Professor Iryce Baron
Pride and Prejudice has become famous in the genre of fictional romance since its first published. The novel is similar to a fairy tale, female character, Elizabeth Bennet, unavoidably marries her knight in shining armor, Mr. Darcy. However, this romanticism is significantly altered by an underlying theme concerning gender politics and importance of marriage. Not only in the novel, but in films there are plenty of scenes where reader can explore the interspatial relationship between interior and exterior spaces.
The class illustrated in the novel is related to reputation, in that both reflect the strict nature of life for the middle and upper classes in Regency England. The lines are strictly drawn. Austen criticizes this kind of class-consciousness, particularly in the character of Mr. Collins, who spends most of his time thinking that he is better than others, Lady Catherine de Bourgh. Though Mr. Collins shows an extreme example, he is not the only one to hold such attitudes. His idea of the importance of class is shared with others; Miss Bingley, who dislikes anyone who is not as socially accepted as she is; and Wickham, who will do anything he can to get enough money to raise himself into a higher status. However, Mr. Collin’s view is the most extreme and obvious. While the Bennets, who are middle class, may socialize with the upper-class Bingleys and Darcys, they are clearly their social inferiors and are treated as such. However, not only the social differences but the gender differences make clear boundaries between characters as Austen use imagery of window and nature.
The daughters of Mr. Bennet, Elizabeth and her four sisters are trapped living in a patriarchal society where a woman’s value is judged by the amount of money and property owned by either their father or husband. As they have no rights to their father’s inheritance when he dies, they are expected to marry men whom have their own wealth and property (29). This expectation in marriage and the view that men are naturally superior to women shows the ordinary norms that have established social boundaries between male and female spaces. The window appeared in both novel and film symbolizes this gender divide to signify the oppression of women in marriage.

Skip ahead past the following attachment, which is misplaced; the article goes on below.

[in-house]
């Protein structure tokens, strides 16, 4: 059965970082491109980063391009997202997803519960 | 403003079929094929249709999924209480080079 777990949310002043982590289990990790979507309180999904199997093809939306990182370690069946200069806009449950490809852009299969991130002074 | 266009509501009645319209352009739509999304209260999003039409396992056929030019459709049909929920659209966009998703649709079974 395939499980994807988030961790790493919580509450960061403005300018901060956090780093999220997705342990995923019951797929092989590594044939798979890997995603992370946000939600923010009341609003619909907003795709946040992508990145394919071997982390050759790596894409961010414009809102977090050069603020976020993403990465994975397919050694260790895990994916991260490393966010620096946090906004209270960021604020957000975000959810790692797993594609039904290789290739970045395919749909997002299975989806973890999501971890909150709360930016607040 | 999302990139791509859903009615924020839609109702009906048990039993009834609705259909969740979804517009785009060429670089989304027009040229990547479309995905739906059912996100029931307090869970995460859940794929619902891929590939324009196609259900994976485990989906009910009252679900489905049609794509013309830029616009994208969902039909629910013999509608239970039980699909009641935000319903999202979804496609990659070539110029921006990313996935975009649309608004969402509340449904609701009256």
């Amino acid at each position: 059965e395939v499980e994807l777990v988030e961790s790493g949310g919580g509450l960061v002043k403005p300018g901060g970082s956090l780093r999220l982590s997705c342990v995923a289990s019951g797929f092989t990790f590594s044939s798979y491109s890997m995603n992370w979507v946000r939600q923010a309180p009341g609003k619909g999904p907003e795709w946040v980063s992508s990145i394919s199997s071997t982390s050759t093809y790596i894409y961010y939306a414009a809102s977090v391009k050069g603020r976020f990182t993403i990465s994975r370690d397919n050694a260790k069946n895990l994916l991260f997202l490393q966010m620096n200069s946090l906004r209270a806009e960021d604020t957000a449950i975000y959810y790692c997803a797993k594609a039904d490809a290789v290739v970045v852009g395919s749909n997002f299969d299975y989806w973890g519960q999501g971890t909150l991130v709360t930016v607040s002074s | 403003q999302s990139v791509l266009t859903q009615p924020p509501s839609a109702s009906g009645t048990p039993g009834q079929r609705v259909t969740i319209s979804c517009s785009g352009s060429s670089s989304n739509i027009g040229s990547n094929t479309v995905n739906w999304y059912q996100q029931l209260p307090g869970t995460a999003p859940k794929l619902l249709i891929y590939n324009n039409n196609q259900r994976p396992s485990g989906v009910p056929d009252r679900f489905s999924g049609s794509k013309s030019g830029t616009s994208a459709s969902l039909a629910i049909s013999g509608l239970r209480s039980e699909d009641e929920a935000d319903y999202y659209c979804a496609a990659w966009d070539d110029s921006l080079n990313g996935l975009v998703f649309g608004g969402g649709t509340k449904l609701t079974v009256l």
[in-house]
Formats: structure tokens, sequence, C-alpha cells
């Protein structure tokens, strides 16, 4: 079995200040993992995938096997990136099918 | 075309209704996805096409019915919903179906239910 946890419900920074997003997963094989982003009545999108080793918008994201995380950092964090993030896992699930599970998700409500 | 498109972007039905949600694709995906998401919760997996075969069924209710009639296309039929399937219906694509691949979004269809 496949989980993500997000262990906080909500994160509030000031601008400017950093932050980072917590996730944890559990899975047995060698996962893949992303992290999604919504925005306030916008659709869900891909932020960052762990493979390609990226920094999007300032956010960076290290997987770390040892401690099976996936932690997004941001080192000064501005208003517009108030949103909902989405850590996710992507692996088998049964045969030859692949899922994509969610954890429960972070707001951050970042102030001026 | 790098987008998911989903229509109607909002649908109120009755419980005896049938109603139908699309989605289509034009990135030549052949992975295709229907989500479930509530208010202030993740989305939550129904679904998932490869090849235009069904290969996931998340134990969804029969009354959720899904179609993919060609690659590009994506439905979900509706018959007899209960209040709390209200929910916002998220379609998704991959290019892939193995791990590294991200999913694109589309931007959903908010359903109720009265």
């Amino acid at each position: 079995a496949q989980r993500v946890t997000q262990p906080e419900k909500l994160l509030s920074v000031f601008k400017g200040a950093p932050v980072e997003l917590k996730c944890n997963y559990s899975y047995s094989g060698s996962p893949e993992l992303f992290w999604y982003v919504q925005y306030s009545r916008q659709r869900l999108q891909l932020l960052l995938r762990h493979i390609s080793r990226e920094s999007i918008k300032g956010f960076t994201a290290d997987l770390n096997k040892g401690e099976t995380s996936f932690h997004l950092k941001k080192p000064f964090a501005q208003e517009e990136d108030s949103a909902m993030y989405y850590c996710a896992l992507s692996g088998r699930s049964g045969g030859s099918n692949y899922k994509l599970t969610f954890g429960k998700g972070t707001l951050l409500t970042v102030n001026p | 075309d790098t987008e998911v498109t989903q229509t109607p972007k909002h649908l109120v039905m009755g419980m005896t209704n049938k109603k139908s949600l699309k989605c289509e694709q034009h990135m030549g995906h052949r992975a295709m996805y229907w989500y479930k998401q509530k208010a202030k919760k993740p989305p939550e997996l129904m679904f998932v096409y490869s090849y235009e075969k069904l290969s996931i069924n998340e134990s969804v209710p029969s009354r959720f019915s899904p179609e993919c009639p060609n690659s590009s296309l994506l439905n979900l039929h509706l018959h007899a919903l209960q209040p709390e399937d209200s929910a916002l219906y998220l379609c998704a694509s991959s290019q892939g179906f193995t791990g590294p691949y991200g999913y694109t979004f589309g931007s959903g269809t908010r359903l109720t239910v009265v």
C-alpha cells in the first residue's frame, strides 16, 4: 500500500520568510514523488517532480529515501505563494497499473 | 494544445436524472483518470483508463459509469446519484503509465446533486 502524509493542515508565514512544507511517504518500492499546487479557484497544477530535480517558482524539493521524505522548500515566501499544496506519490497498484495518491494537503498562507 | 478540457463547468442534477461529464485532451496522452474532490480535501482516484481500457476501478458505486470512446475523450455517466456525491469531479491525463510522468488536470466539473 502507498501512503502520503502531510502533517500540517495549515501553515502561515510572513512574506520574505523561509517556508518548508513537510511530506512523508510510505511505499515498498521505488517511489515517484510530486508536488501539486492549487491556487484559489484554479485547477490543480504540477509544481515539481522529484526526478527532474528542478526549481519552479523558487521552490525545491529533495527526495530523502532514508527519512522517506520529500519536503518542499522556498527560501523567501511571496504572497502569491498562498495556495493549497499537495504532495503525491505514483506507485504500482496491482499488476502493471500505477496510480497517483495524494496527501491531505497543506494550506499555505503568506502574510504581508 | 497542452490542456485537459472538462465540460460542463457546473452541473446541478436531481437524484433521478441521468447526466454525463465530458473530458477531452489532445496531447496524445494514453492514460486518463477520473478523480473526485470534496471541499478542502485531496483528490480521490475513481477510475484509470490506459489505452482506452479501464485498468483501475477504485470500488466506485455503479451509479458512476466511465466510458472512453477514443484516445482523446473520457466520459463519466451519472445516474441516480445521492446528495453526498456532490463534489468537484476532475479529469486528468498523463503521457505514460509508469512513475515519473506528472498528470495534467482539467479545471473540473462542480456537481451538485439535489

In the beginning of the BBC mini-series of Pride and Prejudice, Mr. Bennet goes to visit Mr. Bingley, a wealthy bachelor who has recently purchased the large estate of Netherfield. In return for Mr. Bennet;s trip, Mr. Bingley makes a visit to the Bennet household at Longbourn. The Bennet women “had the advantage of ascertaining from an upper window, that he wore a blue coat and rode a black horse” (Austen 11) when Mr. Bingley arrives. The location of these ladies on the second floor seems like in a bedroom or drawing room. It is representative of the traditional gender norms of the time period. In the view of patriarchal society, a woman’s proper place was inside the household, separate from the outdoor male present and the male business world. While the women are upstairs in their own space, Mr. Bingley and Mr. Bennet are in the library. At the time, the library is male’s private place, being a place of business where one acquires knowledge and becomes related with the outside world. While Mr. Bingley’s speaking, the female and male sphere is kept entirely separated. Even though “he had entertained hopes of being admitted to a sight of the young ladies,…he saw only the father”(11) Mr. Bennet is in control of every situation and he does not allow the male-female boundaries to be crossed, ensuring the protection of his daughters from the male sexual eye. However the view that the ladies get of Mr. Bingley “from an upper window” is not much better (11). Since the window they peer through is unclear, they are given a twisted perspective of the males’ exterior world. All that they could make out of Mr. Bingley from this view is